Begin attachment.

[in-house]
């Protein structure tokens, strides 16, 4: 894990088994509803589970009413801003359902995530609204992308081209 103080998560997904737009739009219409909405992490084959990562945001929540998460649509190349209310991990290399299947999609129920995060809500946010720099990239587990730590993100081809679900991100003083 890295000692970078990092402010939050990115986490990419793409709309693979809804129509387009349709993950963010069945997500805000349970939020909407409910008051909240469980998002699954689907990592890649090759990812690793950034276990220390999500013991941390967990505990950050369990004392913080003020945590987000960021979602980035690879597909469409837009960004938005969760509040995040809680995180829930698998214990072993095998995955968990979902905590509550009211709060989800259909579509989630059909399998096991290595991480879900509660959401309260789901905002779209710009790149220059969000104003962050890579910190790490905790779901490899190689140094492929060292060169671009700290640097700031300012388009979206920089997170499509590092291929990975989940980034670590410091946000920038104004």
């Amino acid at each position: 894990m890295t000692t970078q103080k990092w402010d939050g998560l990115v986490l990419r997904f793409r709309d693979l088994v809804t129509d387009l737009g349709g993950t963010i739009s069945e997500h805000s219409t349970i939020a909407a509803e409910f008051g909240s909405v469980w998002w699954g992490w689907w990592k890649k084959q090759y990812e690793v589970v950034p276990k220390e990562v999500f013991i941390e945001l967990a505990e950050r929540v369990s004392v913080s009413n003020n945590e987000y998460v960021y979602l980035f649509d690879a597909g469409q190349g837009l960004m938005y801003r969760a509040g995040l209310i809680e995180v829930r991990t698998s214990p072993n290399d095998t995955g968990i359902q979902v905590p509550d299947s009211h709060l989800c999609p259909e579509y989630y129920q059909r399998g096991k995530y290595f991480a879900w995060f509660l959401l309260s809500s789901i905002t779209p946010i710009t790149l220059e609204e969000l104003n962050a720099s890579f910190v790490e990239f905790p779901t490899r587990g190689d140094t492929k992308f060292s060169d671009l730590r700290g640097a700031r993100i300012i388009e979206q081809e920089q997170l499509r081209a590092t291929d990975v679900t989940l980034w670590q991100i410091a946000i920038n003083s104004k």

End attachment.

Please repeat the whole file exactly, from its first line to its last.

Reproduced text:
[in-house]
């Protein structure tokens, strides 16, 4: 894990088994509803589970009413801003359902995530609204992308081209 103080998560997904737009739009219409909405992490084959990562945001929540998460649509190349209310991990290399299947999609129920995060809500946010720099990239587990730590993100081809679900991100003083 890295000692970078990092402010939050990115986490990419793409709309693979809804129509387009349709993950963010069945997500805000349970939020909407409910008051909240469980998002699954689907990592890649090759990812690793950034276990220390999500013991941390967990505990950050369990004392913080003020945590987000960021979602980035690879597909469409837009960004938005969760509040995040809680995180829930698998214990072993095998995955968990979902905590509550009211709060989800259909579509989630059909399998096991290595991480879900509660959401309260789901905002779209710009790149220059969000104003962050890579910190790490905790779901490899190689140094492929060292060169671009700290640097700031300012388009979206920089997170499509590092291929990975989940980034670590410091946000920038104004």
């Amino acid at each position: 894990m890295t000692t970078q103080k990092w402010d939050g998560l990115v986490l990419r997904f793409r709309d693979l088994v809804t129509d387009l737009g349709g993950t963010i739009s069945e997500h805000s219409t349970i939020a909407a509803e409910f008051g909240s909405v469980w998002w699954g992490w689907w990592k890649k084959q090759y990812e690793v589970v950034p276990k220390e990562v999500f013991i941390e945001l967990a505990e950050r929540v369990s004392v913080s009413n003020n945590e987000y998460v960021y979602l980035f649509d690879a597909g469409q190349g837009l960004m938005y801003r969760a509040g995040l209310i809680e995180v829930r991990t698998s214990p072993n290399d095998t995955g968990i359902q979902v905590p509550d299947s009211h709060l989800c999609p259909e579509y989630y129920q059909r399998g096991k995530y290595f991480a879900w995060f509660l959401l309260s809500s789901i905002t779209p946010i710009t790149l220059e609204e969000l104003n962050a720099s890579f910190v790490e990239f905790p779901t490899r587990g190689d140094t492929k992308f060292s060169d671009l730590r700290g640097a700031r993100i300012i388009e979206q081809e920089q997170l499509r081209a590092t291929d990975v679900t989940l980034w670590q991100i410091a946000i920038n003083s104004k």